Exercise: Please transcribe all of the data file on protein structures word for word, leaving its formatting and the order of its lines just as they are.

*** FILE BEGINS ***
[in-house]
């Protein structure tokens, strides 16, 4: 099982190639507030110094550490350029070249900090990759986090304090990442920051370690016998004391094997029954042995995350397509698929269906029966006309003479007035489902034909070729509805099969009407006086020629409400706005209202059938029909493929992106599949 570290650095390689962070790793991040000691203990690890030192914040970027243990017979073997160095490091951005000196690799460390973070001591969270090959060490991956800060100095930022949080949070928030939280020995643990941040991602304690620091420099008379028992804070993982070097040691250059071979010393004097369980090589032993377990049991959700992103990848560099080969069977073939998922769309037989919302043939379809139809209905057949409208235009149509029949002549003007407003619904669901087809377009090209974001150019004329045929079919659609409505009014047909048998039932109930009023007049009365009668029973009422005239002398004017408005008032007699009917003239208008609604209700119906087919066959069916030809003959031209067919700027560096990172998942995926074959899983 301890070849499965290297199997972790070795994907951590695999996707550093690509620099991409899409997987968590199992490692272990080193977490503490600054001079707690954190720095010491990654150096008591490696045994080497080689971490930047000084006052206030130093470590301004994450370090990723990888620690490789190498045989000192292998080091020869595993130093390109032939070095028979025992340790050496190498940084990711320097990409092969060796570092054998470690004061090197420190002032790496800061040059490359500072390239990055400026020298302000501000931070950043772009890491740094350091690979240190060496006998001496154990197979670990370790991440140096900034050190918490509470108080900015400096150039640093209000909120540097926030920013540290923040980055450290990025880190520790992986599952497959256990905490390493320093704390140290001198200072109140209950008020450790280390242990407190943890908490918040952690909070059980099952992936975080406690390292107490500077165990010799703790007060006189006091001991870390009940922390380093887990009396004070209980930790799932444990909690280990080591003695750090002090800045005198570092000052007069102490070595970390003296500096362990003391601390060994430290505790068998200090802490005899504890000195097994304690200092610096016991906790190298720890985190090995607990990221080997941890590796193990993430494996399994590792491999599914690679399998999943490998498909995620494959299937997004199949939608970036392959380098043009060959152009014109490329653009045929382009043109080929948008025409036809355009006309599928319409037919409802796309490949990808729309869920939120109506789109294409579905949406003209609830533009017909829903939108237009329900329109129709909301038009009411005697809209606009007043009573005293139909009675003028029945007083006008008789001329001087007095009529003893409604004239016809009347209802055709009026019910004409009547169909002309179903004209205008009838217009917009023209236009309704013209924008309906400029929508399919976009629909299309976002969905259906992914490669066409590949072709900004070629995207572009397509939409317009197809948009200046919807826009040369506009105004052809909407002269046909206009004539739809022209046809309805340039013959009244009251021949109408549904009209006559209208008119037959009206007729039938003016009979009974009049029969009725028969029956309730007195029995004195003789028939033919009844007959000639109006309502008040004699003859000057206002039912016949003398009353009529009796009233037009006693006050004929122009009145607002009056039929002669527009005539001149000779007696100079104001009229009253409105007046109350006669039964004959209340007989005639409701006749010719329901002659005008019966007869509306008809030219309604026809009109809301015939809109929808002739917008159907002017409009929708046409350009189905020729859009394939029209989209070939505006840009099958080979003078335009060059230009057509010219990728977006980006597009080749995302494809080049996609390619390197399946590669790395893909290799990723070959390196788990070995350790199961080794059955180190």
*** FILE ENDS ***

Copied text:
[in-house]
């Protein structure tokens, strides 16, 4: 099982190639507030110094550490350029070249900090990759986090304090990442920051370690016998004391094997029954042995995350397509698929269906029966006309003479007035489902034909070729509805099969009407006086020629409400706005209202059938029909493929992106599949 570290650095390689962070790793991040000691203990690890030192914040970027243990017979073997160095490091951005000196690799460390973070001591969270090959060490991956800060100095930022949080949070928030939280020995643990941040991602304690620091420099008379028992804070993982070097040691250059071979010393004097369980090589032993377990049991959700992103990848560099080969069977073939998922769309037989919302043939379809139809209905057949409208235009149509029949002549003007407003619904669901087809377009090209974001150019004329045929079919659609409505009014047909048998039932109930009023007049009365009668029973009422005239002398004017408005008032007699009917003239208008609604209700119906087919066959069916030809003959031209067919700027560096990172998942995926074959899983 301890070849499965290297199997972790070795994907951590695999996707550093690509620099991409899409997987968590199992490692272990080193977490503490600054001079707690954190720095010491990654150096008591490696045994080497080689971490930047000084006052206030130093470590301004994450370090990723990888620690490789190498045989000192292998080091020869595993130093390109032939070095028979025992340790050496190498940084990711320097990409092969060796570092054998470690004061090197420190002032790496800061040059490359500072390239990055400026020298302000501000931070950043772009890491740094350091690979240190060496006998001496154990197979670990370790991440140096900034050190918490509470108080900015400096150039640093209000909120540097926030920013540290923040980055450290990025880190520790992986599952497959256990905490390493320093704390140290001198200072109140209950008020450790280390242990407190943890908490918040952690909070059980099952992936975080406690390292107490500077165990010799703790007060006189006091001991870390009940922390380093887990009396004070209980930790799932444990909690280990080591003695750090002090800045005198570092000052007069102490070595970390003296500096362990003391601390060994430290505790068998200090802490005899504890000195097994304690200092610096016991906790190298720890985190090995607990990221080997941890590796193990993430494996399994590792491999599914690679399998999943490998498909995620494959299937997004199949939608970036392959380098043009060959152009014109490329653009045929382009043109080929948008025409036809355009006309599928319409037919409802796309490949990808729309869920939120109506789109294409579905949406003209609830533009017909829903939108237009329900329109129709909301038009009411005697809209606009007043009573005293139909009675003028029945007083006008008789001329001087007095009529003893409604004239016809009347209802055709009026019910004409009547169909002309179903004209205008009838217009917009023209236009309704013209924008309906400029929508399919976009629909299309976002969905259906992914490669066409590949072709900004070629995207572009397509939409317009197809948009200046919807826009040369506009105004052809909407002269046909206009004539739809022209046809309805340039013959009244009251021949109408549904009209006559209208008119037959009206007729039938003016009979009974009049029969009725028969029956309730007195029995004195003789028939033919009844007959000639109006309502008040004699003859000057206002039912016949003398009353009529009796009233037009006693006050004929122009009145607002009056039929002669527009005539001149000779007696100079104001009229009253409105007046109350006669039964004959209340007989005639409701006749010719329901002659005008019966007869509306008809030219309604026809009109809301015939809109929808002739917008159907002017409009929708046409350009189905020729859009394939029209989209070939505006840009099958080979003078335009060059230009057509010219990728977006980006597009080749995302494809080049996609390619390197399946590669790395893909290799990723070959390196788990070995350790199961080794059955180190």